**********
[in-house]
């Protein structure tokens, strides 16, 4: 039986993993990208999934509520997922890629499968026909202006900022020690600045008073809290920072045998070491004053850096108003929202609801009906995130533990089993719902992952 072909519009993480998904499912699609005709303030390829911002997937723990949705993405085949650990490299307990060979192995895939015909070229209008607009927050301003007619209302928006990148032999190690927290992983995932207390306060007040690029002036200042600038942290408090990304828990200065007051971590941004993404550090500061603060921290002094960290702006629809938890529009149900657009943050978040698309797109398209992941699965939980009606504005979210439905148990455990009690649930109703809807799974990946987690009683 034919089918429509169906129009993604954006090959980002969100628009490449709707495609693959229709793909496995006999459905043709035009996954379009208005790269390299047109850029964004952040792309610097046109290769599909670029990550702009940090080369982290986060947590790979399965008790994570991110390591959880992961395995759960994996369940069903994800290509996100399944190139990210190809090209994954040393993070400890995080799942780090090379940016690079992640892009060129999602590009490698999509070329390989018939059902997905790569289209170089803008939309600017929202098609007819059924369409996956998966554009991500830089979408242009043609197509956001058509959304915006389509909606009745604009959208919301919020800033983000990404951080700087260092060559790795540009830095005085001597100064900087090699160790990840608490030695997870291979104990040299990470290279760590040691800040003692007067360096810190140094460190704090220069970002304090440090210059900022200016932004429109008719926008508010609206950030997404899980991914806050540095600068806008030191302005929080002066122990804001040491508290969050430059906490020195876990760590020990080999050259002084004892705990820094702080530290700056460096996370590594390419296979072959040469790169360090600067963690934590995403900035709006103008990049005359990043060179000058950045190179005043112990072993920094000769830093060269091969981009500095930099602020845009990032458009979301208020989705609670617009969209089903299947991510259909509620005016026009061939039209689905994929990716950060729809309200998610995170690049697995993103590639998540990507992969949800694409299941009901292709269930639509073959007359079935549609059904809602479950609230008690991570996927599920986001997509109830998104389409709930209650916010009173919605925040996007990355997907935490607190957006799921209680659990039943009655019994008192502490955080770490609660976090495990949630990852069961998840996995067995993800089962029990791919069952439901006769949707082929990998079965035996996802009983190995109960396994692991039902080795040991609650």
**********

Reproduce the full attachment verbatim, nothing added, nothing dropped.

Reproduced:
[in-house]
């Protein structure tokens, strides 16, 4: 039986993993990208999934509520997922890629499968026909202006900022020690600045008073809290920072045998070491004053850096108003929202609801009906995130533990089993719902992952 072909519009993480998904499912699609005709303030390829911002997937723990949705993405085949650990490299307990060979192995895939015909070229209008607009927050301003007619209302928006990148032999190690927290992983995932207390306060007040690029002036200042600038942290408090990304828990200065007051971590941004993404550090500061603060921290002094960290702006629809938890529009149900657009943050978040698309797109398209992941699965939980009606504005979210439905148990455990009690649930109703809807799974990946987690009683 034919089918429509169906129009993604954006090959980002969100628009490449709707495609693959229709793909496995006999459905043709035009996954379009208005790269390299047109850029964004952040792309610097046109290769599909670029990550702009940090080369982290986060947590790979399965008790994570991110390591959880992961395995759960994996369940069903994800290509996100399944190139990210190809090209994954040393993070400890995080799942780090090379940016690079992640892009060129999602590009490698999509070329390989018939059902997905790569289209170089803008939309600017929202098609007819059924369409996956998966554009991500830089979408242009043609197509956001058509959304915006389509909606009745604009959208919301919020800033983000990404951080700087260092060559790795540009830095005085001597100064900087090699160790990840608490030695997870291979104990040299990470290279760590040691800040003692007067360096810190140094460190704090220069970002304090440090210059900022200016932004429109008719926008508010609206950030997404899980991914806050540095600068806008030191302005929080002066122990804001040491508290969050430059906490020195876990760590020990080999050259002084004892705990820094702080530290700056460096996370590594390419296979072959040469790169360090600067963690934590995403900035709006103008990049005359990043060179000058950045190179005043112990072993920094000769830093060269091969981009500095930099602020845009990032458009979301208020989705609670617009969209089903299947991510259909509620005016026009061939039209689905994929990716950060729809309200998610995170690049697995993103590639998540990507992969949800694409299941009901292709269930639509073959007359079935549609059904809602479950609230008690991570996927599920986001997509109830998104389409709930209650916010009173919605925040996007990355997907935490607190957006799921209680659990039943009655019994008192502490955080770490609660976090495990949630990852069961998840996995067995993800089962029990791919069952439901006769949707082929990998079965035996996802009983190995109960396994692991039902080795040991609650």